Innovation, Leadership, Organizational Culture

Excerpts from the Introduction

What Does it Take to Succeed?


Excerpts from the introduction in: The Demand Perspective: Leading from the Outside-In”

…Ranjay Gulati, the Jaime and Josefina Chua Tiampo Professor at Harvard Business School and expert in business growth in turbulent markets, set about to answer similar questions (about the factors of resilience or obsolescence) when, starting with the economic downturn in 2000, he followed the performance of a group of companies for nearly a decade. He reports his results in his book, Reorganize for Resilience.

The difference-maker between resiliency and obsolescence, he found, was a company’s market orientation: whether it was focused inward on its own products and priorities or outward toward its customers and markets.

He explains why:
Embracing an outside-in perspective—focusing on creatively delivering something of value to customers instead of obsessing over pushing your product portfolio—builds an inherent flexibility into organizations.

Customer centricity, for Gulati, refers to nothing short of putting your customers at the center of your business. Think from their perspective when you prioritize or innovate, design your organization around the sole objective of serving them better and faster, spend an inordinate amount of time and effort on figuring out their every thought and move, and delight in doing whatever it takes to constantly come up with new and better solutions to their problems.

Hurdles to Associations' Growth

Like Gulati, I found that the associations in my study that were experiencing decline were bureaucratic, silo-oriented, and focused on the inside. Their leaders tended to identify more with the association sector than with the industry their association is in. And perhaps as a result, they got their cues for how to lead and manage from the way “associations did things” rather than from what the industry and clients needed.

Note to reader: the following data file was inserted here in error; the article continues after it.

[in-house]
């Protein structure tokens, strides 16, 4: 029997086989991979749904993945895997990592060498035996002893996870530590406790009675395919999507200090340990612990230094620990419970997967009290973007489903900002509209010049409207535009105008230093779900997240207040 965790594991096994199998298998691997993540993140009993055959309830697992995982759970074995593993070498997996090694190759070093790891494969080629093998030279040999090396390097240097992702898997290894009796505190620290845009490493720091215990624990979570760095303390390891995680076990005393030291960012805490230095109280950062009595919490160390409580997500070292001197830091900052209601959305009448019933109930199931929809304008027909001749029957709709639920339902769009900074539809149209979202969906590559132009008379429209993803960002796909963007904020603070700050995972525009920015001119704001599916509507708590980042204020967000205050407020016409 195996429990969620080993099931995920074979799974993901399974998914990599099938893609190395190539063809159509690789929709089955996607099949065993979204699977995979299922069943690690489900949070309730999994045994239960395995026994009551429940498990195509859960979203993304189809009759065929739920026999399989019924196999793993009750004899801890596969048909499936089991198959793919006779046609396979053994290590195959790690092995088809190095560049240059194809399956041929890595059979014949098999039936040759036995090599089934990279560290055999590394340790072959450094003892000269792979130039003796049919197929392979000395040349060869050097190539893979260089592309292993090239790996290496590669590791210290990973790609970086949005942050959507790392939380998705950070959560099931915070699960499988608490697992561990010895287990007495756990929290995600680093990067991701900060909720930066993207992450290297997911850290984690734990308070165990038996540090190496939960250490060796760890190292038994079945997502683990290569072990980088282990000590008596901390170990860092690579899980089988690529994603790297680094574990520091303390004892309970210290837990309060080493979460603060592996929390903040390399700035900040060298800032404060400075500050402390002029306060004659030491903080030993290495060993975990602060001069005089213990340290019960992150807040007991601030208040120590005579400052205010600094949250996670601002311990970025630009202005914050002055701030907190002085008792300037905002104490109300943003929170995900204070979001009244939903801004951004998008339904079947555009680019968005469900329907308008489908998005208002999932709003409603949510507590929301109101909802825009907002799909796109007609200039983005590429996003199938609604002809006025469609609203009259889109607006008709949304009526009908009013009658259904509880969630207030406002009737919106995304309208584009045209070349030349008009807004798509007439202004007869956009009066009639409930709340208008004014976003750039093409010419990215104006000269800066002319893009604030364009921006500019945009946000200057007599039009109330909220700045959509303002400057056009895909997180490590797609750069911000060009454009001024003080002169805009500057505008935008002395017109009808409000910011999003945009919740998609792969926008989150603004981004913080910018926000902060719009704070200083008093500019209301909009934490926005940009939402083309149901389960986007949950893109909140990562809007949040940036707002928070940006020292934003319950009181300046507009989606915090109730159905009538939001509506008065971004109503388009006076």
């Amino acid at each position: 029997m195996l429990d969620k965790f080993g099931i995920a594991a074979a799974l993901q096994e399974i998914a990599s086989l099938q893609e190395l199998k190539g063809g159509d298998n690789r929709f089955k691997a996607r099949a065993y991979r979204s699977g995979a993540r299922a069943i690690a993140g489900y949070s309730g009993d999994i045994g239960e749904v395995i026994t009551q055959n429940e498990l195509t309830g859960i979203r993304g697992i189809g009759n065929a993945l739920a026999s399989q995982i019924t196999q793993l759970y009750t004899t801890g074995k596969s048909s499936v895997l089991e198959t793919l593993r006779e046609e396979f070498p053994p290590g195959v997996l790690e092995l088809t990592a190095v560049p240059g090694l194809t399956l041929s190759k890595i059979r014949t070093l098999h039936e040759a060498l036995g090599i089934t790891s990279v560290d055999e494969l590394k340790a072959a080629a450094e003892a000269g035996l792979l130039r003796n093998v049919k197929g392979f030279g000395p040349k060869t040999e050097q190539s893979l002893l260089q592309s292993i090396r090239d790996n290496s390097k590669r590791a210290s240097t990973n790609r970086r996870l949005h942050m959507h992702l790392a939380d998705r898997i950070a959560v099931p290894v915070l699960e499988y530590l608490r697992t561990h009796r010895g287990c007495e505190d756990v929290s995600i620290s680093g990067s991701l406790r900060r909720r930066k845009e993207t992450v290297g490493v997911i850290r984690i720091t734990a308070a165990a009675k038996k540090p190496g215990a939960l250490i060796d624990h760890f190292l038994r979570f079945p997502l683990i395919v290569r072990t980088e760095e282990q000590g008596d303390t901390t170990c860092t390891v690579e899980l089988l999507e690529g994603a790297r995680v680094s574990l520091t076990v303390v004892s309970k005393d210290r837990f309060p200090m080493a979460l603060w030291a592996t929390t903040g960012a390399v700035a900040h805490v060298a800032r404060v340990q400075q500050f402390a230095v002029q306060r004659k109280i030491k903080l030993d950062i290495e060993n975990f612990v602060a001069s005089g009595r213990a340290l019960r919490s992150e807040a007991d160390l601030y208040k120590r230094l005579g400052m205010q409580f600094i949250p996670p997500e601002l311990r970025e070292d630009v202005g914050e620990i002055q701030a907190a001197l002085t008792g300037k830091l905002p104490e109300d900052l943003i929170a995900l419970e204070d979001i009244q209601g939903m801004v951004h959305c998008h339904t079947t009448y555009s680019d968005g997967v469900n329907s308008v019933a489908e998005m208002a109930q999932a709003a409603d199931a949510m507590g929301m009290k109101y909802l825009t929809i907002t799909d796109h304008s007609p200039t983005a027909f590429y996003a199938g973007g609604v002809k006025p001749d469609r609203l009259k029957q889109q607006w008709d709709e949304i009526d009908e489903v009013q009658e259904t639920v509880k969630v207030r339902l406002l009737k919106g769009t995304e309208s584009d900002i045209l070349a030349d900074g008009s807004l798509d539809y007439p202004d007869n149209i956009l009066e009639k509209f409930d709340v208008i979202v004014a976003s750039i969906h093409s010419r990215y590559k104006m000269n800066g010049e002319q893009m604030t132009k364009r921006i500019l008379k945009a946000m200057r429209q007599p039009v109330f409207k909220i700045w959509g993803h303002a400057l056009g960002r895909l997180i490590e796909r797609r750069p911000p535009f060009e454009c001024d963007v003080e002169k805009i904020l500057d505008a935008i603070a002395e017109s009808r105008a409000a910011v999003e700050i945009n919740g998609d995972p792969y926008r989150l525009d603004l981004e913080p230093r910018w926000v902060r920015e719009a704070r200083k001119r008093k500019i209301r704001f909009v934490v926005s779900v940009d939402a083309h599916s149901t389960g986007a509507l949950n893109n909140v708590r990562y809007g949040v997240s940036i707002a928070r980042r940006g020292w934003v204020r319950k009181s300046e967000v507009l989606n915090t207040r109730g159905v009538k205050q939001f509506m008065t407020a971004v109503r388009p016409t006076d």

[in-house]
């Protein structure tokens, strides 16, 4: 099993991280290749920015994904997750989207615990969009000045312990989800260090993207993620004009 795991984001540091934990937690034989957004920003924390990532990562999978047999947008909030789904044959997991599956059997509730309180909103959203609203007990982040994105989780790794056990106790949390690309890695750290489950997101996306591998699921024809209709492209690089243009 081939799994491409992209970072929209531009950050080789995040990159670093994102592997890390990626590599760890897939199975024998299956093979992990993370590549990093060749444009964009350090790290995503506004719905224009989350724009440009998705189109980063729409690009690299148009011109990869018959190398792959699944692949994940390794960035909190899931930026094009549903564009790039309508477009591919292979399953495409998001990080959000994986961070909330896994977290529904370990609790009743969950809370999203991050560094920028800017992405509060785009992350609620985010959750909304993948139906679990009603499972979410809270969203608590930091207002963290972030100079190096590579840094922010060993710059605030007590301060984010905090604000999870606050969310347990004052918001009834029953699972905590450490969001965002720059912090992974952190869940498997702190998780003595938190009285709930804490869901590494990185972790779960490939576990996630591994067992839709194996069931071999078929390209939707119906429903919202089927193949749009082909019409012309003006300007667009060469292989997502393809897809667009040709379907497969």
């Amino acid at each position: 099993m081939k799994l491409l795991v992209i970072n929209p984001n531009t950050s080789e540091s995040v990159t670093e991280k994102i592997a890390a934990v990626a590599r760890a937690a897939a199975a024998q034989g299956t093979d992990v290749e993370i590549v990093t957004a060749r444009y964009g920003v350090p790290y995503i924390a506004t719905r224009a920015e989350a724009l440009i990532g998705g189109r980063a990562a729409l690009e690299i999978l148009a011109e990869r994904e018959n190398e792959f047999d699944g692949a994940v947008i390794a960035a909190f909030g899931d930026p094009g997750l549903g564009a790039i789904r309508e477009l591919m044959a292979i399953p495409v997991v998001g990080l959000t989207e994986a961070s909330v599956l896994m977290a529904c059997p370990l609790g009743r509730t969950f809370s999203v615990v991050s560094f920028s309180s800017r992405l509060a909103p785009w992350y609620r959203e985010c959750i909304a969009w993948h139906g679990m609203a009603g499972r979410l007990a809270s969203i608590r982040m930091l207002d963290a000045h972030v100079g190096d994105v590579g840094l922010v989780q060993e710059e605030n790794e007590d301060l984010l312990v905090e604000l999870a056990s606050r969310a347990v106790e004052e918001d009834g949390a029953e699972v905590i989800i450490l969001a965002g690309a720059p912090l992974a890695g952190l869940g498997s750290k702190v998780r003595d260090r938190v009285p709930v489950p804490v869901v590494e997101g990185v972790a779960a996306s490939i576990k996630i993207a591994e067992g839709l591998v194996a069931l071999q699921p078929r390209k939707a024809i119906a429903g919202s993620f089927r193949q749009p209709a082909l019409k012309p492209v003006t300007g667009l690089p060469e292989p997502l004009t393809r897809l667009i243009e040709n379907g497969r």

Not that these organizations were not committed to the improvement of their sectors and service to their members. They were, and most had long histories of contributions to prove it. However, their contribution was on their terms according to their definition of the profession, service, products, communication, “member” relationship, and  priorities—definitions that were increasingly at odds with actual practice and market  developments.

Without exception, the membership organizations of my study that were growing and were seen by their members as key resources for their success were customer-centric, flexible, curious, energetic, and non-hierarchical. Their commitment to customers was not limited to formal statements, processes, or events but was demonstrated by daily contact and ongoing conversations with members; flexibility in accommodating individual needs and tastes; and allocations of time, mindshare, and resources.

 The premise of this book is that to break the logjam associations are in and leap forward to a different level of competitiveness in today’s fluid and fast-paced environment, leaders need to reorient their core business from inside-out to outside-in and, by doing so, change the basis on which they compete for, capture, and deliver value.

 

Just talking the talk...

Gulati’s description of the inability of conventional businesses to move from talk to action and the role of silos in blocking “a clear line of sight to the customer,” applies to associations: